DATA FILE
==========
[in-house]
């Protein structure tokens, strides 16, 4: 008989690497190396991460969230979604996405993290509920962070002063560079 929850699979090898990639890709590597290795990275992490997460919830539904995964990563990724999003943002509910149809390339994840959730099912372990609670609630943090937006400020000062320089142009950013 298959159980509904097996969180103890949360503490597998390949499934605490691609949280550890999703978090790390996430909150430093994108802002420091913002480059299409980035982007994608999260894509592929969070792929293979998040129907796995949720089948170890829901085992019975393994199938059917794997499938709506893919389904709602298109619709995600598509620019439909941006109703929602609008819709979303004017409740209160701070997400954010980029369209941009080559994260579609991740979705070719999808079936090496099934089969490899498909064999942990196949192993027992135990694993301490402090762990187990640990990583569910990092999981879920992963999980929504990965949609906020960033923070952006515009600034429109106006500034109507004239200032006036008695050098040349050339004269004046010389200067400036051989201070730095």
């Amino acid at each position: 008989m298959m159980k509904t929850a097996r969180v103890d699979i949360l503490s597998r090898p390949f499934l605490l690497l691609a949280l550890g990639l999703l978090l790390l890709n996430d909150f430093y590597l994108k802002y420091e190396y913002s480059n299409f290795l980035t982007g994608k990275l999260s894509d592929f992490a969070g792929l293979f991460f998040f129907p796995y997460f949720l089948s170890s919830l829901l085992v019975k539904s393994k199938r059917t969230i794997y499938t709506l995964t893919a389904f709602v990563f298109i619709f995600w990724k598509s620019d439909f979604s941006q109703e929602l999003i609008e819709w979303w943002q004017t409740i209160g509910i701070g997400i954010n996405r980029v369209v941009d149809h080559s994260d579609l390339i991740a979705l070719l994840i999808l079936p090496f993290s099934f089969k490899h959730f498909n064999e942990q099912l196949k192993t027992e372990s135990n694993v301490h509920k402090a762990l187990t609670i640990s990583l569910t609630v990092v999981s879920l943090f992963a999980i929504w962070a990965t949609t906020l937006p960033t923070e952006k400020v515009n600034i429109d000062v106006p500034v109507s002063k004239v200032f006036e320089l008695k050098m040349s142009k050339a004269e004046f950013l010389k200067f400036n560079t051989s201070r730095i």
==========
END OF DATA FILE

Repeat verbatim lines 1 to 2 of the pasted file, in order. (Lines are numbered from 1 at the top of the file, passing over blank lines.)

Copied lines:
[in-house]
């Protein structure tokens, strides 16, 4: 008989690497190396991460969230979604996405993290509920962070002063560079 929850699979090898990639890709590597290795990275992490997460919830539904995964990563990724999003943002509910149809390339994840959730099912372990609670609630943090937006400020000062320089142009950013 298959159980509904097996969180103890949360503490597998390949499934605490691609949280550890999703978090790390996430909150430093994108802002420091913002480059299409980035982007994608999260894509592929969070792929293979998040129907796995949720089948170890829901085992019975393994199938059917794997499938709506893919389904709602298109619709995600598509620019439909941006109703929602609008819709979303004017409740209160701070997400954010980029369209941009080559994260579609991740979705070719999808079936090496099934089969490899498909064999942990196949192993027992135990694993301490402090762990187990640990990583569910990092999981879920992963999980929504990965949609906020960033923070952006515009600034429109106006500034109507004239200032006036008695050098040349050339004269004046010389200067400036051989201070730095």